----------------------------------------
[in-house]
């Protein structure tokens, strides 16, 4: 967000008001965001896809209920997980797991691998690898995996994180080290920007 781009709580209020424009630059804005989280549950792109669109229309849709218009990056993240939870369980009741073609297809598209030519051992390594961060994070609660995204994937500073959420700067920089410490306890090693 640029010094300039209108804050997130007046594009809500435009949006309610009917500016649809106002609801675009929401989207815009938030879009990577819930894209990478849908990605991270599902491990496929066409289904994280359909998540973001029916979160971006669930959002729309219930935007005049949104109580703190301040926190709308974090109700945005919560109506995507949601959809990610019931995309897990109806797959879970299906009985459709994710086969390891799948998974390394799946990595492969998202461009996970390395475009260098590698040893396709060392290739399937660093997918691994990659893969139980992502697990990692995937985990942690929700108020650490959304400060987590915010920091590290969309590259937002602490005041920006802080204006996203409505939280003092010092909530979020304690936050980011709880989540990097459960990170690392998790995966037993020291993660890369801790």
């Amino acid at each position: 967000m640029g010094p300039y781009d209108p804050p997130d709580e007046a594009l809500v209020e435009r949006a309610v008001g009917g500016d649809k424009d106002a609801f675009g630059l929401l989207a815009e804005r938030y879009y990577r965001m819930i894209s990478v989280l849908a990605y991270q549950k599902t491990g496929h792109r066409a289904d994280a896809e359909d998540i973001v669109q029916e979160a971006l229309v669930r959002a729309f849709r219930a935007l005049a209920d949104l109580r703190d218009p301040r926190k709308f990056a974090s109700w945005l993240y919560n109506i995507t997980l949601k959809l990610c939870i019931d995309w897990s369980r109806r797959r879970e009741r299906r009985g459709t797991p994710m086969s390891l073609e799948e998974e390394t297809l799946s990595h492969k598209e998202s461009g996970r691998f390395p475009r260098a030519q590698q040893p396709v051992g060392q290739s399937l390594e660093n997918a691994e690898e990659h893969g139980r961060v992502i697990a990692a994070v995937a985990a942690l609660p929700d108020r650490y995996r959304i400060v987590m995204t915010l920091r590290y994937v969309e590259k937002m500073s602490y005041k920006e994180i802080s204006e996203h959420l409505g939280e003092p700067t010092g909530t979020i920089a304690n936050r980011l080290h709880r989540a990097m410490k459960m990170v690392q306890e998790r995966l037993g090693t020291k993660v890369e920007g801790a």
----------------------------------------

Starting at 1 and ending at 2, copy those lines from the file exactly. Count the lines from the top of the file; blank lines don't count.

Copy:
[in-house]
């Protein structure tokens, strides 16, 4: 967000008001965001896809209920997980797991691998690898995996994180080290920007 781009709580209020424009630059804005989280549950792109669109229309849709218009990056993240939870369980009741073609297809598209030519051992390594961060994070609660995204994937500073959420700067920089410490306890090693 640029010094300039209108804050997130007046594009809500435009949006309610009917500016649809106002609801675009929401989207815009938030879009990577819930894209990478849908990605991270599902491990496929066409289904994280359909998540973001029916979160971006669930959002729309219930935007005049949104109580703190301040926190709308974090109700945005919560109506995507949601959809990610019931995309897990109806797959879970299906009985459709994710086969390891799948998974390394799946990595492969998202461009996970390395475009260098590698040893396709060392290739399937660093997918691994990659893969139980992502697990990692995937985990942690929700108020650490959304400060987590915010920091590290969309590259937002602490005041920006802080204006996203409505939280003092010092909530979020304690936050980011709880989540990097459960990170690392998790995966037993020291993660890369801790």